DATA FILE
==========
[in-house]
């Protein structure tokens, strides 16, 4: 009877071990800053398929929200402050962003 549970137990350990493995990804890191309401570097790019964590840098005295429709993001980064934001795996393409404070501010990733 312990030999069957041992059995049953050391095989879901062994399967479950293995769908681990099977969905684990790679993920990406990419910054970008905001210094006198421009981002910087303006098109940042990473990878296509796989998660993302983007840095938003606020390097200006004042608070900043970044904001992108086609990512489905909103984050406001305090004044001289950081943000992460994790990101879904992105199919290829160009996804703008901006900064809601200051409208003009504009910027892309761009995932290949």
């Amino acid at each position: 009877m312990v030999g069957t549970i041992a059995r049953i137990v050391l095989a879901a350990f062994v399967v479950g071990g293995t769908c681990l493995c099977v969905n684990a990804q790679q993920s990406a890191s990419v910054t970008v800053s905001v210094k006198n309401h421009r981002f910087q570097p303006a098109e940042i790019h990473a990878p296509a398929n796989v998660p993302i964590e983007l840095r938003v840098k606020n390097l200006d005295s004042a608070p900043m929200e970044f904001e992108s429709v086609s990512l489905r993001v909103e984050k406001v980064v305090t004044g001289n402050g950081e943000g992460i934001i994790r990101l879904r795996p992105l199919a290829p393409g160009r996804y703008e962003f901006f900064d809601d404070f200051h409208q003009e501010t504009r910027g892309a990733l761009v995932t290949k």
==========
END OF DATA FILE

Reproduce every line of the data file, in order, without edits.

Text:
[in-house]
């Protein structure tokens, strides 16, 4: 009877071990800053398929929200402050962003 549970137990350990493995990804890191309401570097790019964590840098005295429709993001980064934001795996393409404070501010990733 312990030999069957041992059995049953050391095989879901062994399967479950293995769908681990099977969905684990790679993920990406990419910054970008905001210094006198421009981002910087303006098109940042990473990878296509796989998660993302983007840095938003606020390097200006004042608070900043970044904001992108086609990512489905909103984050406001305090004044001289950081943000992460994790990101879904992105199919290829160009996804703008901006900064809601200051409208003009504009910027892309761009995932290949």
């Amino acid at each position: 009877m312990v030999g069957t549970i041992a059995r049953i137990v050391l095989a879901a350990f062994v399967v479950g071990g293995t769908c681990l493995c099977v969905n684990a990804q790679q993920s990406a890191s990419v910054t970008v800053s905001v210094k006198n309401h421009r981002f910087q570097p303006a098109e940042i790019h990473a990878p296509a398929n796989v998660p993302i964590e983007l840095r938003v840098k606020n390097l200006d005295s004042a608070p900043m929200e970044f904001e992108s429709v086609s990512l489905r993001v909103e984050k406001v980064v305090t004044g001289n402050g950081e943000g992460i934001i994790r990101l879904r795996p992105l199919a290829p393409g160009r996804y703008e962003f901006f900064d809601d404070f200051h409208q003009e501010t504009r910027g892309a990733l761009v995932t290949k």